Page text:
In STU2, that content type is application/xml+fhir and application/json+fhir respectively.
In STU3 and after, these changed to application/fhir+xml and application/fhir+json.
This is discussed in more detail in HAPI FHIR Issue 445.

I finally figured out (I think) where to make the changes to address this in Serenity to handle appropriate reporting.  The key challenge is that I wasn't able to track down the content body of requests in error (or even those that were successful).  That detail can be found in Serenity-core Issue 448.

Unfortunately, what this requires is a hack around the given() method in which one intercepts the given() call, gets the response back, checks to see if it is of an appropriate type, and changes the RestResponseHelper method to appropriately format the response body (an exercise left to the reader).

I'm testing this now (because I have nothing better to do at 3 am).


Thursday, October 4, 2018

Deep, Significant and Detailed HL7 Contributions

One of the points of the Ad Hoc Harley award is to recognize unsung heroes in heath IT standards. Almost all past awardees have been people I've worked with directly in standards development. While I have met the current awardee in person we've not spent much time collaborating on anything together, even though he's a fellow New Englander. Even so, I've still benefited from his work in standards, and his open source contributions.

According to two very smart people I know (one a past awardee), he's one of the smartest people they know. In addition to being a brilliant computer scientist [an assessment I heartily agree with having read, used and tweaked his code], he is also an accomplished singer who can harmonize with anything, a person of great humility, and a devoted family man.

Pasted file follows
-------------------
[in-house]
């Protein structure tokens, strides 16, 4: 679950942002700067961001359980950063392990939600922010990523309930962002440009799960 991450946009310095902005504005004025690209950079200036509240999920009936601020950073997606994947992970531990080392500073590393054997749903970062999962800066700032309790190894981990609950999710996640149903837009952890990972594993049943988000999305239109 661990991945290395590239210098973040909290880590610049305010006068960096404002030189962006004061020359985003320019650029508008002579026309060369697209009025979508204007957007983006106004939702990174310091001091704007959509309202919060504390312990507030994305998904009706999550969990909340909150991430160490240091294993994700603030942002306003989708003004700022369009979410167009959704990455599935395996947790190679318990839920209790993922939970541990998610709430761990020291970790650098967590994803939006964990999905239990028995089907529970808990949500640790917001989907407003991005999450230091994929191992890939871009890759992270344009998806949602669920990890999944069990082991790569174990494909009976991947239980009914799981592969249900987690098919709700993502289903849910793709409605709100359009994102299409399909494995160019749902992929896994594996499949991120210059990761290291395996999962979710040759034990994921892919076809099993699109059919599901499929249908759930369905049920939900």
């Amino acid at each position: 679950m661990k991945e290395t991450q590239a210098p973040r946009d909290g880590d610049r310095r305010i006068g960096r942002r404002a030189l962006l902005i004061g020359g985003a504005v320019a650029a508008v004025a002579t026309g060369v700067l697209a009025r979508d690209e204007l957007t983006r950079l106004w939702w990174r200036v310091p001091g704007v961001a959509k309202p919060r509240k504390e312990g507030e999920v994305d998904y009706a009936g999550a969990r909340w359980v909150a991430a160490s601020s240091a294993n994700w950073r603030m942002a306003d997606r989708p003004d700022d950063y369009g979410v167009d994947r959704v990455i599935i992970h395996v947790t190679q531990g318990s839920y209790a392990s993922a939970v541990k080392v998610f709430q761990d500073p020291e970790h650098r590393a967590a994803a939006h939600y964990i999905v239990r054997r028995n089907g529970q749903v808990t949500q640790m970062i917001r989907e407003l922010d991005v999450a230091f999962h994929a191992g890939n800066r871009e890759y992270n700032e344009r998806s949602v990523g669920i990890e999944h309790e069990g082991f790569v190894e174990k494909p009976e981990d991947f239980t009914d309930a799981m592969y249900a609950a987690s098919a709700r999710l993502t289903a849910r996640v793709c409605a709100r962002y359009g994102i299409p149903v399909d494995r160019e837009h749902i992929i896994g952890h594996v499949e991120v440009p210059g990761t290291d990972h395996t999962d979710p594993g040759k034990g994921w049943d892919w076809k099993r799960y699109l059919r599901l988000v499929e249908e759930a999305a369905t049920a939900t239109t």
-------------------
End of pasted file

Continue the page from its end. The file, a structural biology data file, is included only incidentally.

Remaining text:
While he was unable to be at the HL7 Working group this week, his work was demonstrated in several committee meetings.

His contributions include:

  • CQL
  • CDS Connect
  • Maintenance of the Quality Data Model
  • Invaluable feedback on the CDC Opioid prescribing guidelines.
  • Synthea’s Generic Module Framework

Without further ado:

This certifies that
Chris Moesel of MITRE

has hereby been recognized for deep, significant and detailed contributions to HL7 standards.

Tuesday, September 25, 2018

Clinical Workflow Integration (part 2)

Continuing from my last post, let's look at the various technologies that need to be integrated for medication ordering workflows.
  1. The EHR / CPOE System
  2. Clinical Decision Support for
    1. Drug Interactions
    2. Allergies
    3. Problems
  3. BPM drug formulary